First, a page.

WATCH: New ad campaign to increase understanding of dementia

Two people living with the condition have shared their experiences

WATCH: New ad campaign to increase understanding of dementia

Maureen O'Hara is seen in the new HSE advert | Image: YouTube/HSE Ireland

A new TV, radio and online advertising campaign is to increase understanding and support for people living with dementia.

It is part of the 'Dementia: Understand Together' initiative by the Department of Health.

It comes as new data shows only one-in four of us are confident that we understand dementia, and nearly half of us are unsure people could stay friends with someone with dementia.

The launch saw the unveiling of two new adverts telling the stories of Maureen O'Hara and Paddy Butler, both from Kilkenny, who have shared their experience of living with dementia for the campaign.

Health Minister Simon Harris said: "The Dementia: Understand Together campaign seeks to raise awareness, increase understanding, and address the loneliness often experienced by people living with dementia and their families.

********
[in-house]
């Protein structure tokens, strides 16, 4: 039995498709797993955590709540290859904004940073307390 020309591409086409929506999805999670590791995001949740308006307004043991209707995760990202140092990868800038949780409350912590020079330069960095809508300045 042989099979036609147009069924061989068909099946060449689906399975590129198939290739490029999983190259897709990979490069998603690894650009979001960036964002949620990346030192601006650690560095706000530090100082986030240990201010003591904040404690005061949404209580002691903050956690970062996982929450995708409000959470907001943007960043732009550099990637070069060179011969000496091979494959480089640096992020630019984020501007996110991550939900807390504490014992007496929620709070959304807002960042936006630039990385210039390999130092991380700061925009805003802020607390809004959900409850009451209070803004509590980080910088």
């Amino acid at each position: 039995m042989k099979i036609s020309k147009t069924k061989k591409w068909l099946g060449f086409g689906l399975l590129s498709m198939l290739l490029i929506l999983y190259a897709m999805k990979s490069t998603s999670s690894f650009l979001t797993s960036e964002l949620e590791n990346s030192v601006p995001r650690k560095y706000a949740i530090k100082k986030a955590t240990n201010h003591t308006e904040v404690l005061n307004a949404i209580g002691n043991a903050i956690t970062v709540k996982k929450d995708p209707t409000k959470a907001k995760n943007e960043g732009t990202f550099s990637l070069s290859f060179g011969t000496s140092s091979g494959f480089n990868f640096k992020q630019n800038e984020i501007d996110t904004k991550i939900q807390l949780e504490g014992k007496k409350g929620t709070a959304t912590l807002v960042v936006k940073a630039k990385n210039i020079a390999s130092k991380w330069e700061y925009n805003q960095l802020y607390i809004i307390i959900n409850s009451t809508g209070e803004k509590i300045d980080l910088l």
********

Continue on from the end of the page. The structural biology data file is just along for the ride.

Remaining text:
"We want to open up conversations in homes, workplaces and communities across the country about dementia, increasing understanding and reducing the isolation that people with the condition frequently experience.

"It aims to show that people with dementia can be supported to live well, and that each of us can play our part by maintaining friendships and including people in our shared community life."

There are an estimated 55,000 people living with dementia in Ireland - and this number is expected to more than double to 113,000 by 2036.

Professor Brian Lawlor is a consultant psychiatrist and chair of the Dementia: Understand Together campaign.

He said: "Half a million people in Ireland have had a family member with dementia, yet we know that despite this widespread experience, only one in four of us is confident that we understand dementia.

"According to people living with dementia, fear and uncertainty often leads to friends, family and neighbours feeling awkward or embarrassed, so often they say and do nothing.

"It can leave people with dementia and their loved ones feeling alone. This stigma was reflected in our quantitative research, which shows that close on half of us are unsure we can stay close friends with someone with dementia."


For more information on the initiative, visit or freephone 1800-341-341